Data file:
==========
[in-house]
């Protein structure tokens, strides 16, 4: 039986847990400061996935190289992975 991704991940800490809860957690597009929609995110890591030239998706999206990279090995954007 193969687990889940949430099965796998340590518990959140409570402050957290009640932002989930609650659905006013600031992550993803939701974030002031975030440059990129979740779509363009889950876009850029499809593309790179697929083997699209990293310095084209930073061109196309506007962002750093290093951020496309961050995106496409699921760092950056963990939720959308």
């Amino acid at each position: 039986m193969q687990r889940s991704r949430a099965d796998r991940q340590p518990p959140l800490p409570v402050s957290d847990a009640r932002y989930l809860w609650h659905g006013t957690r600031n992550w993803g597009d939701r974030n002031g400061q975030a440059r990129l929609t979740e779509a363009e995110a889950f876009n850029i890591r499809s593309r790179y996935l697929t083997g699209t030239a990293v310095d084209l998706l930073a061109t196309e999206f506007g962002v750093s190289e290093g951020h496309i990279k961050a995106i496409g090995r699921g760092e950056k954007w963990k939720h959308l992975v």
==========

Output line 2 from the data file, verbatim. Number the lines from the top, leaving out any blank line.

């Protein structure tokens, strides 16, 4: 039986847990400061996935190289992975 991704991940800490809860957690597009929609995110890591030239998706999206990279090995954007 193969687990889940949430099965796998340590518990959140409570402050957290009640932002989930609650659905006013600031992550993803939701974030002031975030440059990129979740779509363009889950876009850029499809593309790179697929083997699209990293310095084209930073061109196309506007962002750093290093951020496309961050995106496409699921760092950056963990939720959308």